I started negotiations with a hedge fund that wanted me to take over institutional sales in New York. It was a good job. I’d make upwards of $1 million a year once I had the job under control. The downside was I’d have to leave Black Jack with friends while I did it. That unsettled me.

Around the same time I reconnected with Porter Stansberry. We were introduced socially by a fraternity brother of his who I knew. I sent Porter a message and he invited me to Baltimore to meet in person. I didn’t see this as an interview, more of a way to shake up another opportunity.

I took my best three articles from the blog, printed them out and bound them into a mock newsletter. I titled it The Heretic Letter. I told Porter I was different from most people. I see things before they happen. I tell people about them. While that sounds appealing it’s actually a trait that ends up getting you tied to a stake and burned.

To my surprise Porter burst into laughter. If you’ve ever met him he has a laugh that can shake a building. When he regained composure he said, “E.B. come work for me.”

To be honest I didn’t take him seriously. I didn’t really understand his business. He told me he knew I was a great stock picker and he read some of my work. He invited me to come to Baltimore and spend six months picking stocks for him and writing his letter. At the end if it wasn’t fun he’d give me one month’s pay as severance and we’d shake hands. I said I’d think about it.

On the way home I sat in the back of the plane fighting tears. I thought if I said no to the New York hedge fund gig I was abandoning my career. If I said yes I was abandoning Black Jack. A week went by and I decided screw the career working with a bunch of jerks. Black Jack & I went to Baltimore.

And Better and Better and Better

After two issues Porter insisted that I make a commitment to working with him. I wrote his letter with him for a year and a half. I wrote with Bill Bonner in the first six issues of his monthly letter. I wrote Stansberry International for a year. I wrote The Casey Report with Doug for three years and now I have the privilege of writing to you every month.

My investing success really kicked off in 2010 with the deal of a lifetime on rental houses. Things got better and better. Even when I had losses they were learning experiences.

Today I’m on the board of directors of a gold royalty company and my friend Brett Heath is the CEO. I’m in literally dozens of deals public and private. I have more opportunities to look at than I can physically process….even with the help of John Pangere who’s the most reliable analyst I’ve worked with. And yes, Black Jack met and approved of John.

My personal life is an even greater success. I don’t have much of a relationship with my family. I love them, but we have very little in common. We also have a troubled past. I let that go some years ago.

If you remember, Black Jack promised me success in my personal life too that day on the seawall in 2009. I had several great relationships in the coming years. Some ended in tears, most ended in apathy.

After spending much of 2014 living in super-hip Venice Beach, CA Black Jack & I moved back to Florida. We had a lot of fun in California. I dated a vapid soap opera actress who I thought surely had to be the one…thankfully I was wrong.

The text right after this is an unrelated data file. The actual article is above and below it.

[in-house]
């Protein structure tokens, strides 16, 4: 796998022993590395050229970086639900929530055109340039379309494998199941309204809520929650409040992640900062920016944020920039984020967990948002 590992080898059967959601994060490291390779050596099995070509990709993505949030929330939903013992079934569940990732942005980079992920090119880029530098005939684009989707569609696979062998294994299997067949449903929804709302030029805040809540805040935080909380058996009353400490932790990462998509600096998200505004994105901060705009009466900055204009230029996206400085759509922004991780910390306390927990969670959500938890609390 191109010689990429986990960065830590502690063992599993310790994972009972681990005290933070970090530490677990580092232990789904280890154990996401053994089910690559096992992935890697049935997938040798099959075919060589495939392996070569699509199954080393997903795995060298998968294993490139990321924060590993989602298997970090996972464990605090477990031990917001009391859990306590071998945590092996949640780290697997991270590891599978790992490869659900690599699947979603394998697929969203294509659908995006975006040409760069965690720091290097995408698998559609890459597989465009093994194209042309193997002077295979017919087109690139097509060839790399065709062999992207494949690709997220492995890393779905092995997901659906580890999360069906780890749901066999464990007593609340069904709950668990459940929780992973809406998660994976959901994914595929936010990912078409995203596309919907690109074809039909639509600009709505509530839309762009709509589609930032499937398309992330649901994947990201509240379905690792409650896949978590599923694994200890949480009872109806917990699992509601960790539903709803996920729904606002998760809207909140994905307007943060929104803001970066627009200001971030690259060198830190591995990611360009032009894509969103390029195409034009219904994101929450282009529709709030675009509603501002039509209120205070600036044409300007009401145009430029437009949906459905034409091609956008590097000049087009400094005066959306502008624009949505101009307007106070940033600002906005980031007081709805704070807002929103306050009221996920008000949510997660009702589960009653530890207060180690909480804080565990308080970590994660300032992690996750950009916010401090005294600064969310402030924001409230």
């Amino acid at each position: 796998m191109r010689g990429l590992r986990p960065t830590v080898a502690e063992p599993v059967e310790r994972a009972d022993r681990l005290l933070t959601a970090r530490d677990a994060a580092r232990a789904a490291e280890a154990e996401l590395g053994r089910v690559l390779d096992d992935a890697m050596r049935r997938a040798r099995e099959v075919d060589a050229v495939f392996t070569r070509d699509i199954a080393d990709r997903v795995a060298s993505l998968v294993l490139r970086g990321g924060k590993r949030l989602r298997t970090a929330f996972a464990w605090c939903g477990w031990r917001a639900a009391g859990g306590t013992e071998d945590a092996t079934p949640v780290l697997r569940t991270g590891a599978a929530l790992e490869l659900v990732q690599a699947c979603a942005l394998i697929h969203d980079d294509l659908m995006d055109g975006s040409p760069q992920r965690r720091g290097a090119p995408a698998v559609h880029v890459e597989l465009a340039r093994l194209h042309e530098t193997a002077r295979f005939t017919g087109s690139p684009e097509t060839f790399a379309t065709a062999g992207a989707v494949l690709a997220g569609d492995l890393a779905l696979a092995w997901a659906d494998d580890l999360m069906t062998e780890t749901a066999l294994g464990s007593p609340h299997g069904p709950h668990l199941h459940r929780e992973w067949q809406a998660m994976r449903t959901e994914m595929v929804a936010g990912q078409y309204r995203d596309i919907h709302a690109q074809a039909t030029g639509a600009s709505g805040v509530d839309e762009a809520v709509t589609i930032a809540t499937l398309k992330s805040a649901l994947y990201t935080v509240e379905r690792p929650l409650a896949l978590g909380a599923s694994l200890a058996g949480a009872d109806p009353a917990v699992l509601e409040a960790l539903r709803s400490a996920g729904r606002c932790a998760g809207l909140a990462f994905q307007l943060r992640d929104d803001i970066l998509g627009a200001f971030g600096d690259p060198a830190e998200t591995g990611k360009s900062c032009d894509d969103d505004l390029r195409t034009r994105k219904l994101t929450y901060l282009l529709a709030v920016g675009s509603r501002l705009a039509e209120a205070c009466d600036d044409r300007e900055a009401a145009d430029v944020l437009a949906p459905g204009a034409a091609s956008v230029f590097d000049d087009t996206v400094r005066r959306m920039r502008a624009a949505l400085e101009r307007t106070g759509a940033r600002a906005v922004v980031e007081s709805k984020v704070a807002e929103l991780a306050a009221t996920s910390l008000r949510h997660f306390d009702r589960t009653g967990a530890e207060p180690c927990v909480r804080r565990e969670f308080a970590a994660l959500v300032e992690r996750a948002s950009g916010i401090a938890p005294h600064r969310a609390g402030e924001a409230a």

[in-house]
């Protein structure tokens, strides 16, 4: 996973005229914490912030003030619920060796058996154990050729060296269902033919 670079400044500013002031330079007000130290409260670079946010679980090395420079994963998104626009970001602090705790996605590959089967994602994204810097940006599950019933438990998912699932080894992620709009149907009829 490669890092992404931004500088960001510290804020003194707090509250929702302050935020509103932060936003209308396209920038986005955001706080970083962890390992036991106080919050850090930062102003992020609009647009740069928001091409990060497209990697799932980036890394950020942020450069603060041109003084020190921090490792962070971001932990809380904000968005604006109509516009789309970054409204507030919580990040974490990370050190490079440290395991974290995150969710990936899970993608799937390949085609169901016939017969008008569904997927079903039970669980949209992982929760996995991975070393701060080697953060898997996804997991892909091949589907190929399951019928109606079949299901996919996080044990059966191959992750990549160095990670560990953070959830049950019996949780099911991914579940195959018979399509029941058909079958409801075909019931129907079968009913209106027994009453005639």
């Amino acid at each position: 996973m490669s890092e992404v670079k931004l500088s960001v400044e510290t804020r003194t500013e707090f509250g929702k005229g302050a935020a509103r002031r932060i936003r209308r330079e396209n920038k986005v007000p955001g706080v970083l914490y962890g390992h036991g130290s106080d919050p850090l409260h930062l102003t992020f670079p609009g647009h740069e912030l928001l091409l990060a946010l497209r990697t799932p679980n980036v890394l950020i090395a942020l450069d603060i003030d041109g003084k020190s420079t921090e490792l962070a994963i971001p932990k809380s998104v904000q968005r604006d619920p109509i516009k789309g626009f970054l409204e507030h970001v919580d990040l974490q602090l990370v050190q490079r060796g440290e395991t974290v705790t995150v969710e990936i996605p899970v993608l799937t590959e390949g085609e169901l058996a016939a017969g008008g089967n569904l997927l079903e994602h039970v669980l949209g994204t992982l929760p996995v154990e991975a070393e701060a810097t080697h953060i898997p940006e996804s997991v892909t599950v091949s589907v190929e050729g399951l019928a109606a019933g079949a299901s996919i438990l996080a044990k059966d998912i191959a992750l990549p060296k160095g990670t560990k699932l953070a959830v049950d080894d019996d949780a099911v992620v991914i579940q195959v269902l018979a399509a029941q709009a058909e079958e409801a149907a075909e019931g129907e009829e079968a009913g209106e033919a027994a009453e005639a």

Black Jack & I drove back to Florida together around New Year’s 2015. Within 90 days the owner of my favorite yoga studio told me one of the teachers asked about me. Not even knowing which one I said, “Sure, set it up.”

Turns out Stephanie is a goddess in every sense. She is the most caring, compassionate, loving, attentive person I have ever met. What’s surprising is that she’s also a 10. She is truly a natural beauty inside and out. She knows me as deeply and intimately as Black Jack knows me. There’s not one thought I have that I wouldn’t share with her if it was necessary. She is my soul mate.

His Vision Had One Final Piece

The last part of Black Jack’s promise to me was I’d have a son before he left my side. In late December last year Stephanie and I had a son named Grant. He’s incredible.

I didn’t stop to think about what Black Jack promised me on the seawall that day until this weekend.

Earlier this spring, in the chaos of handling a newborn, being on the board of a company, running a newsletter, and the delusion associated with infant sleep deprivation I noticed Black Jack’s abdomen was a little swollen. I didn’t think anything of it.

A month later I asked Stephanie to change his diet a little and see if it helped. It did. The swelling went down about 25%. In June it came back. I still wrote it off as age-related. After all, we think he’s 12 now. In Labrador years that’s an age where your physique deserve a little grace.

Last Monday I went to the Casey office in Delray Beach to have lunch with my publisher Amber Mason. We talked about our dogs, personal lives and life in general. I like working for Amber because we handle business in a few minutes and spend the rest of the time talking about what really matters.

On the drive home Tuesday night Stephanie told me Black Jack threw up three times while I was gone. That’s unusual and also telling because he doesn’t like to show weakness around me. He clearly felt bad.